NASA’s BurstCube Achieves Significant Milestones on Path to Launch

NASA’s BurstCube, a shoebox-sized spacecraft designed to study gamma-ray bursts, has reached significant milestones on its journey to launch. Scientists and engineers at NASA’s Goddard Space Flight Center in Greenbelt, Maryland, have completed testing for the spacecraft and have delivered it to their partner Nanoracks in Houston, Texas, where it will be prepared for launch.

The testing process for BurstCube involved various assessments to ensure its readiness for space. The team characterized its magnetic field, subjected it to extreme temperatures, and simulated the shaking it will experience during launch. These tests are crucial even for a small satellite like BurstCube.

Once in space, BurstCube will search the sky for short gamma-ray bursts, which are brief flashes of the highest-energy form of light. These bursts are created when dense stellar remnants, such as neutron stars, collide with each other or black holes. Understanding these collisions is important as they contribute to the formation of heavy elements in the universe, such as gold and platinum. BurstCube’s mission is to detect and locate these bursts and notify other observatories for further detailed studies. It will join a network of satellites and telescopes working together to observe changes in the universe.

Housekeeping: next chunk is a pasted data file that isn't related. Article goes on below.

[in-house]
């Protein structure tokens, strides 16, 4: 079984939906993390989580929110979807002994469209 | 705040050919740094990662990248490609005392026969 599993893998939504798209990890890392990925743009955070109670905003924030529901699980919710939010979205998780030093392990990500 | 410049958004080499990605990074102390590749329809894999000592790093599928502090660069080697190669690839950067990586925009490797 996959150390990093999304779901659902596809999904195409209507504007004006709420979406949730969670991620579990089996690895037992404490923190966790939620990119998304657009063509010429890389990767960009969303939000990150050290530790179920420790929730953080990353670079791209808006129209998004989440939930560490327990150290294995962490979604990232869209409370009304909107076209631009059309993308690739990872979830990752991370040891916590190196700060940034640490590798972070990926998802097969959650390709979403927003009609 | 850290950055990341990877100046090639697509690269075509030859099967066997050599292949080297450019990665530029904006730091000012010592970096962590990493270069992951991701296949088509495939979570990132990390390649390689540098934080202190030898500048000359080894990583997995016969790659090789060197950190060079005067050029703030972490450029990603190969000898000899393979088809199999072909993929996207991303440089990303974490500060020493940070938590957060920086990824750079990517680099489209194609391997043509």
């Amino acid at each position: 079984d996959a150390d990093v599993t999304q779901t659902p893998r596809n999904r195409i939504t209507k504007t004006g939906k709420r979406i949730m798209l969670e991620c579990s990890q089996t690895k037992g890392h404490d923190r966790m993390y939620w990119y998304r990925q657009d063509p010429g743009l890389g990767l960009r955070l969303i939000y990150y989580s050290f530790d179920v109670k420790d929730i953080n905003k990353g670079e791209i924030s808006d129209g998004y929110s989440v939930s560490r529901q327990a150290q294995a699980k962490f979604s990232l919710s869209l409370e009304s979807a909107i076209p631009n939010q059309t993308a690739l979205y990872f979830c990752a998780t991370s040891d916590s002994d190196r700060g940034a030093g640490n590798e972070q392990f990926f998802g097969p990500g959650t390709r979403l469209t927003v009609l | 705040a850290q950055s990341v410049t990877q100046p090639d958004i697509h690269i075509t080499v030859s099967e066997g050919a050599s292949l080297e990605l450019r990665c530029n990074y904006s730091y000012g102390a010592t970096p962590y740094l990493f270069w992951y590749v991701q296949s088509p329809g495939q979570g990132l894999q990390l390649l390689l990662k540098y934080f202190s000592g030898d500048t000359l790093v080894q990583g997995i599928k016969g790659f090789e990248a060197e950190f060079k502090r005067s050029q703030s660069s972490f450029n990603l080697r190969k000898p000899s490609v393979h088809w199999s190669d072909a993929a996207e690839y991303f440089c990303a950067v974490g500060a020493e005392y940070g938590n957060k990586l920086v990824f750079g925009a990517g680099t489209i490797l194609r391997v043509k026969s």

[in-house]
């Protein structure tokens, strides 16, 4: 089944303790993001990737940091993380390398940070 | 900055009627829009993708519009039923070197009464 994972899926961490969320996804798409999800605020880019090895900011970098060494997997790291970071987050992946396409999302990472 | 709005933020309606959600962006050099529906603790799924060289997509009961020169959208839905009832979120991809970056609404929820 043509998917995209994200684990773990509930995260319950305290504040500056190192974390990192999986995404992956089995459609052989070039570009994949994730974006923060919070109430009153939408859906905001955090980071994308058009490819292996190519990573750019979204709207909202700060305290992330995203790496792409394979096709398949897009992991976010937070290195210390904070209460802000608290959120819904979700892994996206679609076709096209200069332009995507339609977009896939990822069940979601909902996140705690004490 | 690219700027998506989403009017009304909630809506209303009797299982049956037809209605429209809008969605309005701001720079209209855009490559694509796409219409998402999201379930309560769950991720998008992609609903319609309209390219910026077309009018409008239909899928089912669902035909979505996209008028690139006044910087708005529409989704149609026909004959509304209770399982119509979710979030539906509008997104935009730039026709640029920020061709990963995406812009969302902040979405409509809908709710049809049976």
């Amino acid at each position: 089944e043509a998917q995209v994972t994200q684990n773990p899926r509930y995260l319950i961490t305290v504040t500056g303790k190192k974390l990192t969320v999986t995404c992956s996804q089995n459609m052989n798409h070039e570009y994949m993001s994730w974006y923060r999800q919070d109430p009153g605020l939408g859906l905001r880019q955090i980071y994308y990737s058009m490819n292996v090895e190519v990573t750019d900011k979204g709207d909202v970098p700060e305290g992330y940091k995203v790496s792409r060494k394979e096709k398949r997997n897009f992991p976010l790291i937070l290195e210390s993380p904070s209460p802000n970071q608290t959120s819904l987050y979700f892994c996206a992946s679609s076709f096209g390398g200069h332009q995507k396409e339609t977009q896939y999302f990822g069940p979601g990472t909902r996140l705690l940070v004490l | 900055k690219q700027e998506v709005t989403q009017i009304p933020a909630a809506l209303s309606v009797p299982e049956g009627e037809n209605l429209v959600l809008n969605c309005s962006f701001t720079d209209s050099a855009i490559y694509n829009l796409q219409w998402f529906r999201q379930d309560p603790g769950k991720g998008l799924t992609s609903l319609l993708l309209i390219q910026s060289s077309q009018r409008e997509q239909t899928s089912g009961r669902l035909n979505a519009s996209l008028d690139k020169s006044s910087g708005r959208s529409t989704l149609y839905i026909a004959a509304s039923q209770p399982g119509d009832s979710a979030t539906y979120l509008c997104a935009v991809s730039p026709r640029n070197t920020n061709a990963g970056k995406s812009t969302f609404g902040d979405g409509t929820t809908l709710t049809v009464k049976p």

The spacecraft is scheduled for launch in March 2024 from NASA’s Kennedy Space Center in Florida as part of a resupply mission to the International Space Station.

To ensure that BurstCube can withstand the vibrations during launch, the mission team conducted vibration testing at Washington Laboratories in Maryland. The satellite was strapped to a plate and subjected to vibrations at various frequencies. Additionally, the team had to map BurstCube’s own magnetic field using a special facility at NASA’s Wallops Flight Facility in Virginia. This mapping is crucial for the spacecraft to orient itself using Earth’s magnetic field.

BurstCube will also experience significant temperature changes as it orbits, transitioning between daylight and darkness every 90 minutes. To evaluate its performance under these conditions, the team conducted tests in a thermal vacuum chamber at Goddard, where temperatures ranged from minus 4 to 113 degrees Fahrenheit.

In addition to these tests, the team also conducted software and communications checks and ensured that the solar panels will open properly after deployment from the space station.

BurstCube’s completion of testing marks an important milestone for the mission. It provides valuable opportunities for early career scientists and engineers to gain hands-on experience in all aspects of a project. With testing complete, the team and BurstCube are now preparing for the next steps towards launch.